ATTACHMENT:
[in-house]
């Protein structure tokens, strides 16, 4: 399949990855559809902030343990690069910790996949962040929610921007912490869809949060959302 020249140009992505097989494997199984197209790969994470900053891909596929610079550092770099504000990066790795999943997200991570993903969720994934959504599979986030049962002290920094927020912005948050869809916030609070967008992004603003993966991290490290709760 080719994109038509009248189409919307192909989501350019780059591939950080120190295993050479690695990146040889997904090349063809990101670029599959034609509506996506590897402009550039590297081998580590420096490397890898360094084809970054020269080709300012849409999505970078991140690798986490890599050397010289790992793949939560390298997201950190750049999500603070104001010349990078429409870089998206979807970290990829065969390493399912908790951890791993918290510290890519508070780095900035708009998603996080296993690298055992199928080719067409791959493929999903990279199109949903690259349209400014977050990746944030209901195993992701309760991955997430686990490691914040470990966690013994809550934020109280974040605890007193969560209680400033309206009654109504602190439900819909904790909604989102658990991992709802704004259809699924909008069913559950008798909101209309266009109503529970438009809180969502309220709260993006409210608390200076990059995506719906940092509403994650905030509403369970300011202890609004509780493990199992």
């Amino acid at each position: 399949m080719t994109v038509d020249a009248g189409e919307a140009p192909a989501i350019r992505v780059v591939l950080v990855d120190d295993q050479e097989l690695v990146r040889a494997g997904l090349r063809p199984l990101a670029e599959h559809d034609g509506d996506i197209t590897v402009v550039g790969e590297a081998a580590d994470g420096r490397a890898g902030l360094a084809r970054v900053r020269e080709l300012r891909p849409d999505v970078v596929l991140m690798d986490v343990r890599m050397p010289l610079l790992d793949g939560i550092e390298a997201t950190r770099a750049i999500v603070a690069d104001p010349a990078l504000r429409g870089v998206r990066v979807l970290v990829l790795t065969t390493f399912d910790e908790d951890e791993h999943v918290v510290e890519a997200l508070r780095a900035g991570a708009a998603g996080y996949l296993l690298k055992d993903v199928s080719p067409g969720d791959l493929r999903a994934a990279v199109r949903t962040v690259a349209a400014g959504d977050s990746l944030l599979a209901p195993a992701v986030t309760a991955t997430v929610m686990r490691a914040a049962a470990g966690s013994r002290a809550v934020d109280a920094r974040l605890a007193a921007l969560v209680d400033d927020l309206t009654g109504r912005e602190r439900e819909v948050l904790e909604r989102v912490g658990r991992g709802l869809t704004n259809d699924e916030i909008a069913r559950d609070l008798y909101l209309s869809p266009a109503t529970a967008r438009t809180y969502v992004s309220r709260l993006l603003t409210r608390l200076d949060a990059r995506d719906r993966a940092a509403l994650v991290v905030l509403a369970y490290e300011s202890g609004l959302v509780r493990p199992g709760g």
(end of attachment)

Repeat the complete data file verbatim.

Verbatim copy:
[in-house]
């Protein structure tokens, strides 16, 4: 399949990855559809902030343990690069910790996949962040929610921007912490869809949060959302 020249140009992505097989494997199984197209790969994470900053891909596929610079550092770099504000990066790795999943997200991570993903969720994934959504599979986030049962002290920094927020912005948050869809916030609070967008992004603003993966991290490290709760 080719994109038509009248189409919307192909989501350019780059591939950080120190295993050479690695990146040889997904090349063809990101670029599959034609509506996506590897402009550039590297081998580590420096490397890898360094084809970054020269080709300012849409999505970078991140690798986490890599050397010289790992793949939560390298997201950190750049999500603070104001010349990078429409870089998206979807970290990829065969390493399912908790951890791993918290510290890519508070780095900035708009998603996080296993690298055992199928080719067409791959493929999903990279199109949903690259349209400014977050990746944030209901195993992701309760991955997430686990490691914040470990966690013994809550934020109280974040605890007193969560209680400033309206009654109504602190439900819909904790909604989102658990991992709802704004259809699924909008069913559950008798909101209309266009109503529970438009809180969502309220709260993006409210608390200076990059995506719906940092509403994650905030509403369970300011202890609004509780493990199992």
């Amino acid at each position: 399949m080719t994109v038509d020249a009248g189409e919307a140009p192909a989501i350019r992505v780059v591939l950080v990855d120190d295993q050479e097989l690695v990146r040889a494997g997904l090349r063809p199984l990101a670029e599959h559809d034609g509506d996506i197209t590897v402009v550039g790969e590297a081998a580590d994470g420096r490397a890898g902030l360094a084809r970054v900053r020269e080709l300012r891909p849409d999505v970078v596929l991140m690798d986490v343990r890599m050397p010289l610079l790992d793949g939560i550092e390298a997201t950190r770099a750049i999500v603070a690069d104001p010349a990078l504000r429409g870089v998206r990066v979807l970290v990829l790795t065969t390493f399912d910790e908790d951890e791993h999943v918290v510290e890519a997200l508070r780095a900035g991570a708009a998603g996080y996949l296993l690298k055992d993903v199928s080719p067409g969720d791959l493929r999903a994934a990279v199109r949903t962040v690259a349209a400014g959504d977050s990746l944030l599979a209901p195993a992701v986030t309760a991955t997430v929610m686990r490691a914040a049962a470990g966690s013994r002290a809550v934020d109280a920094r974040l605890a007193a921007l969560v209680d400033d927020l309206t009654g109504r912005e602190r439900e819909v948050l904790e909604r989102v912490g658990r991992g709802l869809t704004n259809d699924e916030i909008a069913r559950d609070l008798y909101l209309s869809p266009a109503t529970a967008r438009t809180y969502v992004s309220r709260l993006l603003t409210r608390l200076d949060a990059r995506d719906r993966a940092a509403l994650v991290v905030l509403a369970y490290e300011s202890g609004l959302v509780r493990p199992g709760g």